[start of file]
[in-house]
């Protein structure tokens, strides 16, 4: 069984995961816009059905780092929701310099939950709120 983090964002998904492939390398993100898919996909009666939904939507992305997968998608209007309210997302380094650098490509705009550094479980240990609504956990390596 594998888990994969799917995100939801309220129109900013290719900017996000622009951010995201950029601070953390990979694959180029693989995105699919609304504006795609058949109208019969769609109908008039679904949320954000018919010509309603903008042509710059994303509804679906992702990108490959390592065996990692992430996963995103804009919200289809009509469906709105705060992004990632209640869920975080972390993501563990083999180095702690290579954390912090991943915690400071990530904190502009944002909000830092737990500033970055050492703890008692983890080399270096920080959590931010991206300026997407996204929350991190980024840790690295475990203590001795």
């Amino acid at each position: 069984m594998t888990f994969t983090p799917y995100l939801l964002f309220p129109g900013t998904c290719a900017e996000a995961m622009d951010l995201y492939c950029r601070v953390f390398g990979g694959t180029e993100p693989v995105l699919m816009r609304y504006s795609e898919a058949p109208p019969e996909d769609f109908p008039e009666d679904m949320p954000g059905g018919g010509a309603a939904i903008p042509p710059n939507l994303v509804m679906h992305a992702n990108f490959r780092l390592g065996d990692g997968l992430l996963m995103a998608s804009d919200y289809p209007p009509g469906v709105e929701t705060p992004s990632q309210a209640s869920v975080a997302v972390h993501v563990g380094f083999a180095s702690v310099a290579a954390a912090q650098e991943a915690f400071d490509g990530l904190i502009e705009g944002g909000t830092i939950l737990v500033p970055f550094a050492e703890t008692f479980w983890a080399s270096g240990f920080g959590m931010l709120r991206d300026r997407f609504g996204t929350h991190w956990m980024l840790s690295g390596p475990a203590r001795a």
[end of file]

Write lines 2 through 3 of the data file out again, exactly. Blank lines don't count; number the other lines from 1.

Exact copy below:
């Protein structure tokens, strides 16, 4: 069984995961816009059905780092929701310099939950709120 983090964002998904492939390398993100898919996909009666939904939507992305997968998608209007309210997302380094650098490509705009550094479980240990609504956990390596 594998888990994969799917995100939801309220129109900013290719900017996000622009951010995201950029601070953390990979694959180029693989995105699919609304504006795609058949109208019969769609109908008039679904949320954000018919010509309603903008042509710059994303509804679906992702990108490959390592065996990692992430996963995103804009919200289809009509469906709105705060992004990632209640869920975080972390993501563990083999180095702690290579954390912090991943915690400071990530904190502009944002909000830092737990500033970055050492703890008692983890080399270096920080959590931010991206300026997407996204929350991190980024840790690295475990203590001795």
């Amino acid at each position: 069984m594998t888990f994969t983090p799917y995100l939801l964002f309220p129109g900013t998904c290719a900017e996000a995961m622009d951010l995201y492939c950029r601070v953390f390398g990979g694959t180029e993100p693989v995105l699919m816009r609304y504006s795609e898919a058949p109208p019969e996909d769609f109908p008039e009666d679904m949320p954000g059905g018919g010509a309603a939904i903008p042509p710059n939507l994303v509804m679906h992305a992702n990108f490959r780092l390592g065996d990692g997968l992430l996963m995103a998608s804009d919200y289809p209007p009509g469906v709105e929701t705060p992004s990632q309210a209640s869920v975080a997302v972390h993501v563990g380094f083999a180095s702690v310099a290579a954390a912090q650098e991943a915690f400071d490509g990530l904190i502009e705009g944002g909000t830092i939950l737990v500033p970055f550094a050492e703890t008692f479980w983890a080399s270096g240990f920080g959590m931010l709120r991206d300026r997407f609504g996204t929350h991190w956990m980024l840790s690295g390596p475990a203590r001795a």